Toshiba management faces investor wrath over accounting scandal
CHIBA - Agence France-Presse
Toshiba Corp President and CEO Masashi Muromachi attends a news conference at the company headquarters in Tokyo, Japan September 7, 2015. Reuters PhotoToshiba executives on Sept. 30 faced the wrath of shareholders who demanded an explanation after one of Japan’s best-known companies was hammered by a billion-dollar accounting scandal.
Nearly 2,000 shareholders turned up to an investor meeting outside Tokyo, peppering a new management team with questions about the affair which led to the resignation of Toshiba’s president and seven other top executives in July.
“There are many admirable people working at Toshiba who must have expressed concerns about what was going on -- who ignored them, who killed their opinions?” demanded one shareholder who identified himself by the surname Kodama.
New president Masashi Muromachi’s deep bows to the audience, a common act of contrition among Japanese executives, seemed to do little to persuade investors that he could overhaul the 140-year-old firm’s corporate culture.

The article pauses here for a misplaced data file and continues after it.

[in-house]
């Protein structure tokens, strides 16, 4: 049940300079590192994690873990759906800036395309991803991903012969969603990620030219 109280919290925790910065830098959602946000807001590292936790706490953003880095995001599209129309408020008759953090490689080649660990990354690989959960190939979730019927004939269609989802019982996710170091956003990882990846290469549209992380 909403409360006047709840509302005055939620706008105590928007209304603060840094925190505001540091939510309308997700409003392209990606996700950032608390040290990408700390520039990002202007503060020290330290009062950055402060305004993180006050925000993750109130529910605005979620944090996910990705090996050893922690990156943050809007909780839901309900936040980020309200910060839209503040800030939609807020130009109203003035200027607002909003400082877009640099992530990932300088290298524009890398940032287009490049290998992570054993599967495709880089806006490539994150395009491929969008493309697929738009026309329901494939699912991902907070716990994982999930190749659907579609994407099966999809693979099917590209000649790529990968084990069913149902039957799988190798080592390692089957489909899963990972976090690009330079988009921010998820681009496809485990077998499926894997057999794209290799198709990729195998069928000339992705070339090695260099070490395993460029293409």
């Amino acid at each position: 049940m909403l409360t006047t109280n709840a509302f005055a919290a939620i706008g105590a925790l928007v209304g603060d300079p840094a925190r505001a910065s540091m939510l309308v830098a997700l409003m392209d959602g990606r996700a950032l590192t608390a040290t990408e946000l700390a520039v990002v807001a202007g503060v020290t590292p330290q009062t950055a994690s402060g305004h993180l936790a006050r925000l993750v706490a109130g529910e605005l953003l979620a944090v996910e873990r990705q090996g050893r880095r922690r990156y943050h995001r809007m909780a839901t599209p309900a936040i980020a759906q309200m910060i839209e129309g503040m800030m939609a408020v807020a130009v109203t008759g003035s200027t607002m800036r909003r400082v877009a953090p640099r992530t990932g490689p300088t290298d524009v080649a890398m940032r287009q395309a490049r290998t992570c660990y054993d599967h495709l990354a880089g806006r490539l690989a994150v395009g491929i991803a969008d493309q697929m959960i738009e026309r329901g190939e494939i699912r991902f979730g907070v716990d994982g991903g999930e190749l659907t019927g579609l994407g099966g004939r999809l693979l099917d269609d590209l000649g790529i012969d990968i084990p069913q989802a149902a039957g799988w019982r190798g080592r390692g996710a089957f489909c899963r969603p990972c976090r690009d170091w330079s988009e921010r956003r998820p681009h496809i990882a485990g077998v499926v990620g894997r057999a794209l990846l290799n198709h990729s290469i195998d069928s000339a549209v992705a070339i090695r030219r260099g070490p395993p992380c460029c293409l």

Shareholder Takayuki Otake called on Toshiba’s new boss to reveal what he knew about the scheme, sparking applause among other investors.
“I truly regret what happened,” said Muromachi, who temporarily cut his salary in response to the affair, and who noted he was cleared of any wrongdoing.
A company-hired panel found top executives pressured underlings to inflate Toshiba’s bottom line for years.
Mitsuro Nagai blamed the problem on Japan’s rigid “salaryman” culture and a general tendency not to challenge bosses.
“The salarymen are too obedient to authority,” the shareholder told AFP.
“This happens everywhere but especially in Japan -- one cannot say clearly what they are thinking.”